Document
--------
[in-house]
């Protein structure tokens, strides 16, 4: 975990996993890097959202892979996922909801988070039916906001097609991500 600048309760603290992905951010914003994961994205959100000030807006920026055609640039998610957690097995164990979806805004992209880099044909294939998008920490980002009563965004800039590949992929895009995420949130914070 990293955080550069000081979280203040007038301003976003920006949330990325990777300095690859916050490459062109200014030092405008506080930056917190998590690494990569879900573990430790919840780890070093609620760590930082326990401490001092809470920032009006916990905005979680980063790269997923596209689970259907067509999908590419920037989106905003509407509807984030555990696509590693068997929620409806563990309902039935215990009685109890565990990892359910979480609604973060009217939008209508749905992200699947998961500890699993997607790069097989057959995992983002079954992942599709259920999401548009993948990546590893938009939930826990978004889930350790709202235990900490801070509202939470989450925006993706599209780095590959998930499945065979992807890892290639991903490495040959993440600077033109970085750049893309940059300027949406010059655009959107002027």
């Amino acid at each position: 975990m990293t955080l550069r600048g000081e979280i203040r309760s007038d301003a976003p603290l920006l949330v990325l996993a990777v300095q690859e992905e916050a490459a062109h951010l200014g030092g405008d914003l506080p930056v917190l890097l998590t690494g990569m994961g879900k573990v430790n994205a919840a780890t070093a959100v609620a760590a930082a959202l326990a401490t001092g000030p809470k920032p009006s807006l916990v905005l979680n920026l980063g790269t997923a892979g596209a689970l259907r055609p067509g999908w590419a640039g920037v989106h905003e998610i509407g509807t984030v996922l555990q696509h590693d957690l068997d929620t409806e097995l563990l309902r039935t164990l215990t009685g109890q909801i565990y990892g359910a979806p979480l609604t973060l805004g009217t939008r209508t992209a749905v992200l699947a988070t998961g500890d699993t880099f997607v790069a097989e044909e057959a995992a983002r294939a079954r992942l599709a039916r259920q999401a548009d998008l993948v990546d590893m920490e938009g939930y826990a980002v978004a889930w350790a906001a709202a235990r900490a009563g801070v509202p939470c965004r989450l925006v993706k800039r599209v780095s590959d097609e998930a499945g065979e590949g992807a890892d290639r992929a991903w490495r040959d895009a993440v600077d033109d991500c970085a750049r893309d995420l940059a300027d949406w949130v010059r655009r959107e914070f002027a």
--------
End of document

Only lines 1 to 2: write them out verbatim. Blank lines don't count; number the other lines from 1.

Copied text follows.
[in-house]
């Protein structure tokens, strides 16, 4: 975990996993890097959202892979996922909801988070039916906001097609991500 600048309760603290992905951010914003994961994205959100000030807006920026055609640039998610957690097995164990979806805004992209880099044909294939998008920490980002009563965004800039590949992929895009995420949130914070 990293955080550069000081979280203040007038301003976003920006949330990325990777300095690859916050490459062109200014030092405008506080930056917190998590690494990569879900573990430790919840780890070093609620760590930082326990401490001092809470920032009006916990905005979680980063790269997923596209689970259907067509999908590419920037989106905003509407509807984030555990696509590693068997929620409806563990309902039935215990009685109890565990990892359910979480609604973060009217939008209508749905992200699947998961500890699993997607790069097989057959995992983002079954992942599709259920999401548009993948990546590893938009939930826990978004889930350790709202235990900490801070509202939470989450925006993706599209780095590959998930499945065979992807890892290639991903490495040959993440600077033109970085750049893309940059300027949406010059655009959107002027």